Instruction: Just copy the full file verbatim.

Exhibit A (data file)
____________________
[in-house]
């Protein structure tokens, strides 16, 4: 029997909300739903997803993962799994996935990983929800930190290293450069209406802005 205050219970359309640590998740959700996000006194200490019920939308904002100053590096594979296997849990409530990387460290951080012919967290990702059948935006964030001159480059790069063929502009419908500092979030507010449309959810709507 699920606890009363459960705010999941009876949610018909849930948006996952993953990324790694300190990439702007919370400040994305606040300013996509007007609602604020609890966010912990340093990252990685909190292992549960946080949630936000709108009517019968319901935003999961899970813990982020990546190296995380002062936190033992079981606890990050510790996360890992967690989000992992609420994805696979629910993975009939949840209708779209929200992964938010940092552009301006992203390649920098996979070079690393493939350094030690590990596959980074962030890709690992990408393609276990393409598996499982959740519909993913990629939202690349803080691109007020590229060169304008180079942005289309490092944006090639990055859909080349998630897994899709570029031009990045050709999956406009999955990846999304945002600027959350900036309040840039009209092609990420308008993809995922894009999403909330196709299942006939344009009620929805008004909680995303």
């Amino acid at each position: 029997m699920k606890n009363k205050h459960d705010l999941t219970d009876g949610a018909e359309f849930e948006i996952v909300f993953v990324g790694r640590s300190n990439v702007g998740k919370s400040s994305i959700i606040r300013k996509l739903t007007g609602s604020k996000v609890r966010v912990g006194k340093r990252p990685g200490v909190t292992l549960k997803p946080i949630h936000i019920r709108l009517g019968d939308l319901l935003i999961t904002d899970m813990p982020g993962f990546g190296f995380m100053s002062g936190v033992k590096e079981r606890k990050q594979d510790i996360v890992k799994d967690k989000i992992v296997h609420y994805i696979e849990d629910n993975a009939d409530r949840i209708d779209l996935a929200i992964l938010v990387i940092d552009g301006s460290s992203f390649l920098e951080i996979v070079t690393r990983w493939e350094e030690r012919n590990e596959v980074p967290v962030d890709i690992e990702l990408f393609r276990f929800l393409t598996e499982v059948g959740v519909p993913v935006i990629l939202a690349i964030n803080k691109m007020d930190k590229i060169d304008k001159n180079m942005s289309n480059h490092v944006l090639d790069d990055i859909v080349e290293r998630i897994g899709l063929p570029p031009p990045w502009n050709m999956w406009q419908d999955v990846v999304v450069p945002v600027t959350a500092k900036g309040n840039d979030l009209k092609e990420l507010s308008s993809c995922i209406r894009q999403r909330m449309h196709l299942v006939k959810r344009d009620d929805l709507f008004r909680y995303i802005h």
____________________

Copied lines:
[in-house]
């Protein structure tokens, strides 16, 4: 029997909300739903997803993962799994996935990983929800930190290293450069209406802005 205050219970359309640590998740959700996000006194200490019920939308904002100053590096594979296997849990409530990387460290951080012919967290990702059948935006964030001159480059790069063929502009419908500092979030507010449309959810709507 699920606890009363459960705010999941009876949610018909849930948006996952993953990324790694300190990439702007919370400040994305606040300013996509007007609602604020609890966010912990340093990252990685909190292992549960946080949630936000709108009517019968319901935003999961899970813990982020990546190296995380002062936190033992079981606890990050510790996360890992967690989000992992609420994805696979629910993975009939949840209708779209929200992964938010940092552009301006992203390649920098996979070079690393493939350094030690590990596959980074962030890709690992990408393609276990393409598996499982959740519909993913990629939202690349803080691109007020590229060169304008180079942005289309490092944006090639990055859909080349998630897994899709570029031009990045050709999956406009999955990846999304945002600027959350900036309040840039009209092609990420308008993809995922894009999403909330196709299942006939344009009620929805008004909680995303």
């Amino acid at each position: 029997m699920k606890n009363k205050h459960d705010l999941t219970d009876g949610a018909e359309f849930e948006i996952v909300f993953v990324g790694r640590s300190n990439v702007g998740k919370s400040s994305i959700i606040r300013k996509l739903t007007g609602s604020k996000v609890r966010v912990g006194k340093r990252p990685g200490v909190t292992l549960k997803p946080i949630h936000i019920r709108l009517g019968d939308l319901l935003i999961t904002d899970m813990p982020g993962f990546g190296f995380m100053s002062g936190v033992k590096e079981r606890k990050q594979d510790i996360v890992k799994d967690k989000i992992v296997h609420y994805i696979e849990d629910n993975a009939d409530r949840i209708d779209l996935a929200i992964l938010v990387i940092d552009g301006s460290s992203f390649l920098e951080i996979v070079t690393r990983w493939e350094e030690r012919n590990e596959v980074p967290v962030d890709i690992e990702l990408f393609r276990f929800l393409t598996e499982v059948g959740v519909p993913v935006i990629l939202a690349i964030n803080k691109m007020d930190k590229i060169d304008k001159n180079m942005s289309n480059h490092v944006l090639d790069d990055i859909v080349e290293r998630i897994g899709l063929p570029p031009p990045w502009n050709m999956w406009q419908d999955v990846v999304v450069p945002v600027t959350a500092k900036g309040n840039d979030l009209k092609e990420l507010s308008s993809c995922i209406r894009q999403r909330m449309h196709l299942v006939k959810r344009d009620d929805l709507f008004r909680y995303i802005h």